Kobe Bryant will be remembered as a basketball legend. He’ll go down as one of the best to ever play the game, a five-time NBA title-winner, an 81-point scorer, an iconic figure of a sport that has produced so many.
But Kobe Bryant was so much more. He was so much bigger than basketball and much more than an athlete.
The sporting world lost an icon on Sunday as Bryant died in a helicopter crash near his home in Los Angeles. It was a moment that instantly shocked the sporting world. A man that served as an inspiration for many, a person that so many idolized, was gone in the most tragic and sudden of circumstances. Bryant, a competitor that was more determined than perhaps any we’d ever seen, was no longer here.
Emotions extended beyond Los Angeles and far away from the basketball court. Some of the world’s biggest stars, icons in their own right, were left crushed by Sunday’s tragedy. Such is the shadow cast by the legendary Lakers guard that even some of the biggest names in the world today acknowledged that Bryant was their inspiration.
He was a hero for an entire generation of athletes, a figure that always seemed larger than life no matter where you were from or where you ended up. Whether you grew up dribbling a basketball or a soccer ball, whether you were raised in the U.S., Italy or anywhere else, whether you were a fan of Bryant’s playing career or not, Sunday’s loss was one that resonated. Your path may have been different, but the ideals were the same. Because of that, Bryant transcended.
“It’s the connectivity of the sport itself,” Bryant said on January 16th when asked about what links soccer and basketball together. “You have to use each other. You have to communicate with each other verbally and also through the ball itself. You have to read each other, open space for each other. There are a lot of similarities between basketball and the way that soccer is played.”
Bryant’s love of soccer was well-known. Having spent several years in Italy as a child, Bryant developed a passion for the game. He started playing at six years old and continued on during his brief stay in Europe before basketball took hold.
Yet, it was his start in soccer that Bryant often credited for being the foundation of his basketball skills. If it wasn’t for his time with the ball at his feet, Bryant may never have become the legendary figure he grew into.
“Most of the time, American basketball is only taught in twos: 1-2, pick and roll, or give and go, or something like that,” Bryant explained in 2016. “In playing soccer growing up, you really see the game in a combination of threes, sometimes four – and how you play within triangles.”
“You see things in multiple combinations,” Bryant continued. “And growing up playing [soccer], my eye and my brain became accustomed to seeing those combinations in threes and fours versus one and two.”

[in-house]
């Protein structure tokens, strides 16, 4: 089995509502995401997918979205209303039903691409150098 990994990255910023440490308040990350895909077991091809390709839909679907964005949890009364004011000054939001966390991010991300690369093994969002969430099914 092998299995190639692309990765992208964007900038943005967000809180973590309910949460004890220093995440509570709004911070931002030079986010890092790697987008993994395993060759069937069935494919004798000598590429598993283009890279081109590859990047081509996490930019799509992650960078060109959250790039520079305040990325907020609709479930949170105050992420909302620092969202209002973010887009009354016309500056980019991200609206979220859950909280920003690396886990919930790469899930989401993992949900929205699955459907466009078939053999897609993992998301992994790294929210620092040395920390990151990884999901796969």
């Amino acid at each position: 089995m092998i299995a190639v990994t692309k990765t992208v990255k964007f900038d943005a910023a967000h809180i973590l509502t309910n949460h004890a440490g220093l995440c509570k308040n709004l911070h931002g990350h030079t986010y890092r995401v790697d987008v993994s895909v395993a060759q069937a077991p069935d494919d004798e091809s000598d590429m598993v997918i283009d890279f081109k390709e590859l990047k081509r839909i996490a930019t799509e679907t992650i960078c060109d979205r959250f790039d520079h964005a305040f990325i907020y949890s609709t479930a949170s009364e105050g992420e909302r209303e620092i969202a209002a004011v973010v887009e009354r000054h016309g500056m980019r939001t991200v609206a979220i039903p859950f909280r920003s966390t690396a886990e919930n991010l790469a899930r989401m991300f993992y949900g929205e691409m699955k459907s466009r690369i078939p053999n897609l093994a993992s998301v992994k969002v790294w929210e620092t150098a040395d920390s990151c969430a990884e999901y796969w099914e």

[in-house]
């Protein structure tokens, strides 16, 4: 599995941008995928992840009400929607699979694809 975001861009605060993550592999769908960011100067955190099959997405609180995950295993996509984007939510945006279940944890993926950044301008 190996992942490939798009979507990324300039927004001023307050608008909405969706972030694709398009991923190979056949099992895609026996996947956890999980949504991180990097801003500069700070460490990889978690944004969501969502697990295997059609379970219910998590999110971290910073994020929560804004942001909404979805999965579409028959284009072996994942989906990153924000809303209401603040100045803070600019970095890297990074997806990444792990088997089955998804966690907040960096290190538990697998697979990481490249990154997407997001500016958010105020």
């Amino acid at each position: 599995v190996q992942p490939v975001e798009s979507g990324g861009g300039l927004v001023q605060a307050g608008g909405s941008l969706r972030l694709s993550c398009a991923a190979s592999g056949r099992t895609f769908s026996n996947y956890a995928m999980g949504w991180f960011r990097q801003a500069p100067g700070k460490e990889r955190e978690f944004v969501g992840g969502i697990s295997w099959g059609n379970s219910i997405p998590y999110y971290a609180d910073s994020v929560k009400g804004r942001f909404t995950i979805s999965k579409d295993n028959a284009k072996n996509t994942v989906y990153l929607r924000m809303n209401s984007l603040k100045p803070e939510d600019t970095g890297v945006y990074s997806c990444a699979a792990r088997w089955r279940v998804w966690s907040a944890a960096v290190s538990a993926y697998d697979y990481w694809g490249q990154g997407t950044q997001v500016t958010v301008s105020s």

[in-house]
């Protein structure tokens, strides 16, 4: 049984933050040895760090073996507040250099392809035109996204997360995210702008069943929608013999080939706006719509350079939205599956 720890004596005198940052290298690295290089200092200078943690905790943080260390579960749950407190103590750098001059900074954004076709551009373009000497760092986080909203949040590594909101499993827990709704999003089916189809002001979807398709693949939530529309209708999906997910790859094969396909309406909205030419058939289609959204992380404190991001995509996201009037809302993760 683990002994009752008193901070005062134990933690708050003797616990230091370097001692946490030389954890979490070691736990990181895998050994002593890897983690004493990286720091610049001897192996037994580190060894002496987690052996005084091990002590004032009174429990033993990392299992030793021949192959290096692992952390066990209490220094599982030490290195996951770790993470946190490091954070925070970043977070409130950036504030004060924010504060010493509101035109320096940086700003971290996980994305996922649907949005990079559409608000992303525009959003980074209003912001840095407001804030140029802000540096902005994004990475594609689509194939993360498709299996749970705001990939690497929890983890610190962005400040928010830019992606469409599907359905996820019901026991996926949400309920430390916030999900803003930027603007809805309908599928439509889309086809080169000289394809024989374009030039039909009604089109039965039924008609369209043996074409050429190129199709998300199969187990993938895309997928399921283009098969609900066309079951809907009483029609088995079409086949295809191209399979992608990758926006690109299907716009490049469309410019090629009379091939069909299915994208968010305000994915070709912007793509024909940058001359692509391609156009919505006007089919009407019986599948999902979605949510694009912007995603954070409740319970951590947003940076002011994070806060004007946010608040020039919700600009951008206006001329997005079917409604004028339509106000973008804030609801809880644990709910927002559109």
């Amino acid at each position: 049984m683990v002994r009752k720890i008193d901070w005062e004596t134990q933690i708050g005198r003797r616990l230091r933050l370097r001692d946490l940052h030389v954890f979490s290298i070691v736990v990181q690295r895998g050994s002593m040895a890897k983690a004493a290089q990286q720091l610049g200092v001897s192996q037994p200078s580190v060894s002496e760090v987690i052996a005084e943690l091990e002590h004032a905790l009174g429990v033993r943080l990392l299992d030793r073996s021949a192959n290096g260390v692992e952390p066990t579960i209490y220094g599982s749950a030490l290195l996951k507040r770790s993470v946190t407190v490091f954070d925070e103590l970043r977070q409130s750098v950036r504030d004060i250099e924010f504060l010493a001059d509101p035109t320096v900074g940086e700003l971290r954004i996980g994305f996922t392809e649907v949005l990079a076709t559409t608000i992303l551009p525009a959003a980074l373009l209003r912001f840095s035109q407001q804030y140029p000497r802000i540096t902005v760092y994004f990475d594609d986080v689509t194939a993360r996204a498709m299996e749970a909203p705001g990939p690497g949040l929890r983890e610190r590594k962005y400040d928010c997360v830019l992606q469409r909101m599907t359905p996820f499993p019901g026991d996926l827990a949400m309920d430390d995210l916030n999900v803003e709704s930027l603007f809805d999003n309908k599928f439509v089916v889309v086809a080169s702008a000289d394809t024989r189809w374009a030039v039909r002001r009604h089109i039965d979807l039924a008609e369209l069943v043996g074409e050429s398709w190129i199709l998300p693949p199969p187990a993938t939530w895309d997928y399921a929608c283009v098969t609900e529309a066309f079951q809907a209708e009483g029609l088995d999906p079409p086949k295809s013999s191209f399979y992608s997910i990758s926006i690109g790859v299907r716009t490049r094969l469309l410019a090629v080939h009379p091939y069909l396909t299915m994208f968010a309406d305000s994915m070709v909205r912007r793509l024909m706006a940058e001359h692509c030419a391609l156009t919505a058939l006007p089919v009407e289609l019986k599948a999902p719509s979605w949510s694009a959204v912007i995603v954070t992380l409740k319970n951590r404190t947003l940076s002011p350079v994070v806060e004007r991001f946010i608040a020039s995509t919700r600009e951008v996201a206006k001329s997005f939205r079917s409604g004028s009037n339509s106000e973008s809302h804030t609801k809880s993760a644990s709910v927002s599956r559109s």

He publicly expressed his support for AC Milan on many occasions through the years and became a fan of Barcelona while working closely with the club. He appeared alongside the likes of Lionel Messi, Neymar and Ronaldinho, revealing his admiration for and developing a friendship with some of the greats of the game.
And that admiration was returned tenfold. A whole generation of players grew up with Bryant as a hero. In a similar way to Michael Jordan before him, Bryant became a figure that was much more than the sport he played. “Mamba mentality” translated to life, and many have cited Bryant’s mentality as the benchmark for their own career.
Neymar dedicated his goal on Sunday to Bryant’s memory, holding up his hands indicating the Laker star’s No. 24 before bowing his head in prayer. Romelu Lukaku heralded Bryant as his “biggest sports idol”. Lionel Messi called Bryant a “genius”, adding that he was thankful to have met him. Sergio Ramos kept it a bit simpler, tweeting just one word: “Legend”.
That’s one way to describe Bryant and, in the coming days, months and weeks, plenty more will be used. He’ll be described as a hero, an icon, a future Hall of Famer. But perhaps the most fitting one is “inspiration”.
“Playing basketball, you know, the focus is always on winning, winning championships,” Bryant told CNBC in 2016. “Winning championships comes and goes. It’s going to be another team that wins another championship, another player that wins another MVP award.
“If you really want to create something that lasts generations, you have to help inspire the next generation, right? They create something great, and then that generation will inspire the one behind them. That’s when you create something forever, and that’s what’s the most beautiful.”